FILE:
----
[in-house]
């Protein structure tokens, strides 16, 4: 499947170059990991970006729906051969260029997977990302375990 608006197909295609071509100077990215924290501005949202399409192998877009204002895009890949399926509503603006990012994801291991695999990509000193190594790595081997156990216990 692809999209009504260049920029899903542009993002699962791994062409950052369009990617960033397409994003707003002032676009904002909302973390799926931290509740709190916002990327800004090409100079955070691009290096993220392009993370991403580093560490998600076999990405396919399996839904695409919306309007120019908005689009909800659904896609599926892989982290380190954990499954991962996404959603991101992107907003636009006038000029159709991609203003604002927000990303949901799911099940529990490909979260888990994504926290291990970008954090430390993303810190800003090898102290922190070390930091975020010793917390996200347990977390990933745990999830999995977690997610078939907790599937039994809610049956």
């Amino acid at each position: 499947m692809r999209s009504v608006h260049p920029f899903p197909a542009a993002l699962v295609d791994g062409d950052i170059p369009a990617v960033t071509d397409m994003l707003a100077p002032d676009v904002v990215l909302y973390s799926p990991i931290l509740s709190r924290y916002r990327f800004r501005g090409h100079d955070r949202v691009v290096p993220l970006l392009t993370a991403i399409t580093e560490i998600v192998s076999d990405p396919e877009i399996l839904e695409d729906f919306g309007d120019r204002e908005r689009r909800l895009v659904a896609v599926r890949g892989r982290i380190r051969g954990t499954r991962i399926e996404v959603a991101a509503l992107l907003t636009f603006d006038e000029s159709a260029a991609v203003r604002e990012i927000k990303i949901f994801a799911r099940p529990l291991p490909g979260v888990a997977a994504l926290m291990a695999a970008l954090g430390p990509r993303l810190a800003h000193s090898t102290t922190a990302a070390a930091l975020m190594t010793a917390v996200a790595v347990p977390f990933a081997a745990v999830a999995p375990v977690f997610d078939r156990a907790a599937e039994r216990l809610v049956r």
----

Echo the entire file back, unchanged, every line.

[in-house]
């Protein structure tokens, strides 16, 4: 499947170059990991970006729906051969260029997977990302375990 608006197909295609071509100077990215924290501005949202399409192998877009204002895009890949399926509503603006990012994801291991695999990509000193190594790595081997156990216990 692809999209009504260049920029899903542009993002699962791994062409950052369009990617960033397409994003707003002032676009904002909302973390799926931290509740709190916002990327800004090409100079955070691009290096993220392009993370991403580093560490998600076999990405396919399996839904695409919306309007120019908005689009909800659904896609599926892989982290380190954990499954991962996404959603991101992107907003636009006038000029159709991609203003604002927000990303949901799911099940529990490909979260888990994504926290291990970008954090430390993303810190800003090898102290922190070390930091975020010793917390996200347990977390990933745990999830999995977690997610078939907790599937039994809610049956």
């Amino acid at each position: 499947m692809r999209s009504v608006h260049p920029f899903p197909a542009a993002l699962v295609d791994g062409d950052i170059p369009a990617v960033t071509d397409m994003l707003a100077p002032d676009v904002v990215l909302y973390s799926p990991i931290l509740s709190r924290y916002r990327f800004r501005g090409h100079d955070r949202v691009v290096p993220l970006l392009t993370a991403i399409t580093e560490i998600v192998s076999d990405p396919e877009i399996l839904e695409d729906f919306g309007d120019r204002e908005r689009r909800l895009v659904a896609v599926r890949g892989r982290i380190r051969g954990t499954r991962i399926e996404v959603a991101a509503l992107l907003t636009f603006d006038e000029s159709a260029a991609v203003r604002e990012i927000k990303i949901f994801a799911r099940p529990l291991p490909g979260v888990a997977a994504l926290m291990a695999a970008l954090g430390p990509r993303l810190a800003h000193s090898t102290t922190a990302a070390a930091l975020m190594t010793a917390v996200a790595v347990p977390f990933a081997a745990v999830a999995p375990v977690f997610d078939r156990a907790a599937e039994r216990l809610v049956r």